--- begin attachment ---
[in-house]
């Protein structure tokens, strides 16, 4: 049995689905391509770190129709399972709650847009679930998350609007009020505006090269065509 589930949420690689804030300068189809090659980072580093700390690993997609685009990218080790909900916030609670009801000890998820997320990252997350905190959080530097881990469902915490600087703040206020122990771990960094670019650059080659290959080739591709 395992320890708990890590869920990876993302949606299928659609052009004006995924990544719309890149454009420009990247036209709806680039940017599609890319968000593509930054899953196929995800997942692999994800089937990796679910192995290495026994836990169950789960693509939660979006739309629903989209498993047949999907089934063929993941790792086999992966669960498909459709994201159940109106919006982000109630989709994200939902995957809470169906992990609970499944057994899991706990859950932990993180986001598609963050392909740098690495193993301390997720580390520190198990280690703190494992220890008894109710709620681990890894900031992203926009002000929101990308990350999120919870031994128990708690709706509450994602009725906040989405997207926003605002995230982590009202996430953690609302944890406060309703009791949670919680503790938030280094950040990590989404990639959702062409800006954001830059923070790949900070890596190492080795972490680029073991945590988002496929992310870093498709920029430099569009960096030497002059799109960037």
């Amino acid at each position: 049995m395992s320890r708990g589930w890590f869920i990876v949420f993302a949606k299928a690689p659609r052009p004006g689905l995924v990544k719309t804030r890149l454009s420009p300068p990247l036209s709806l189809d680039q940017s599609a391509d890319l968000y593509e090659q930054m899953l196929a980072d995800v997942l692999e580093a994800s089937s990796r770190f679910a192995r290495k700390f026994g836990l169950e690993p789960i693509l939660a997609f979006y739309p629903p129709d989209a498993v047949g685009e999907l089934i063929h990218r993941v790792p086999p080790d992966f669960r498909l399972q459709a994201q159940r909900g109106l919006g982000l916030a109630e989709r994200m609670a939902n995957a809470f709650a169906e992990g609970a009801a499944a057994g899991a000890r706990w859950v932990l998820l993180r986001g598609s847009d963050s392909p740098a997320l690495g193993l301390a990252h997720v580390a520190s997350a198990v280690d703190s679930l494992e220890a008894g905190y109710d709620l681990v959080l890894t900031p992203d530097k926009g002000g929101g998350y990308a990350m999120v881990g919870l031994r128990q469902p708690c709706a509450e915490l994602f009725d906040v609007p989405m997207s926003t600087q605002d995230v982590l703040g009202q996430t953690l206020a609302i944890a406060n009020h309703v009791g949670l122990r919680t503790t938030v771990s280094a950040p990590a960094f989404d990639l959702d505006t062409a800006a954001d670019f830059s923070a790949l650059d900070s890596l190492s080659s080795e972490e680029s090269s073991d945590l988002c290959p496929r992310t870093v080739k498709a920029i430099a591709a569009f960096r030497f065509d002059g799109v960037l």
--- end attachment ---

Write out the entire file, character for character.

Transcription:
[in-house]
């Protein structure tokens, strides 16, 4: 049995689905391509770190129709399972709650847009679930998350609007009020505006090269065509 589930949420690689804030300068189809090659980072580093700390690993997609685009990218080790909900916030609670009801000890998820997320990252997350905190959080530097881990469902915490600087703040206020122990771990960094670019650059080659290959080739591709 395992320890708990890590869920990876993302949606299928659609052009004006995924990544719309890149454009420009990247036209709806680039940017599609890319968000593509930054899953196929995800997942692999994800089937990796679910192995290495026994836990169950789960693509939660979006739309629903989209498993047949999907089934063929993941790792086999992966669960498909459709994201159940109106919006982000109630989709994200939902995957809470169906992990609970499944057994899991706990859950932990993180986001598609963050392909740098690495193993301390997720580390520190198990280690703190494992220890008894109710709620681990890894900031992203926009002000929101990308990350999120919870031994128990708690709706509450994602009725906040989405997207926003605002995230982590009202996430953690609302944890406060309703009791949670919680503790938030280094950040990590989404990639959702062409800006954001830059923070790949900070890596190492080795972490680029073991945590988002496929992310870093498709920029430099569009960096030497002059799109960037």
């Amino acid at each position: 049995m395992s320890r708990g589930w890590f869920i990876v949420f993302a949606k299928a690689p659609r052009p004006g689905l995924v990544k719309t804030r890149l454009s420009p300068p990247l036209s709806l189809d680039q940017s599609a391509d890319l968000y593509e090659q930054m899953l196929a980072d995800v997942l692999e580093a994800s089937s990796r770190f679910a192995r290495k700390f026994g836990l169950e690993p789960i693509l939660a997609f979006y739309p629903p129709d989209a498993v047949g685009e999907l089934i063929h990218r993941v790792p086999p080790d992966f669960r498909l399972q459709a994201q159940r909900g109106l919006g982000l916030a109630e989709r994200m609670a939902n995957a809470f709650a169906e992990g609970a009801a499944a057994g899991a000890r706990w859950v932990l998820l993180r986001g598609s847009d963050s392909p740098a997320l690495g193993l301390a990252h997720v580390a520190s997350a198990v280690d703190s679930l494992e220890a008894g905190y109710d709620l681990v959080l890894t900031p992203d530097k926009g002000g929101g998350y990308a990350m999120v881990g919870l031994r128990q469902p708690c709706a509450e915490l994602f009725d906040v609007p989405m997207s926003t600087q605002d995230v982590l703040g009202q996430t953690l206020a609302i944890a406060n009020h309703v009791g949670l122990r919680t503790t938030v771990s280094a950040p990590a960094f989404d990639l959702d505006t062409a800006a954001d670019f830059s923070a790949l650059d900070s890596l190492s080659s080795e972490e680029s090269s073991d945590l988002c290959p496929r992310t870093v080739k498709a920029i430099a591709a569009f960096r030497f065509d002059g799109v960037l």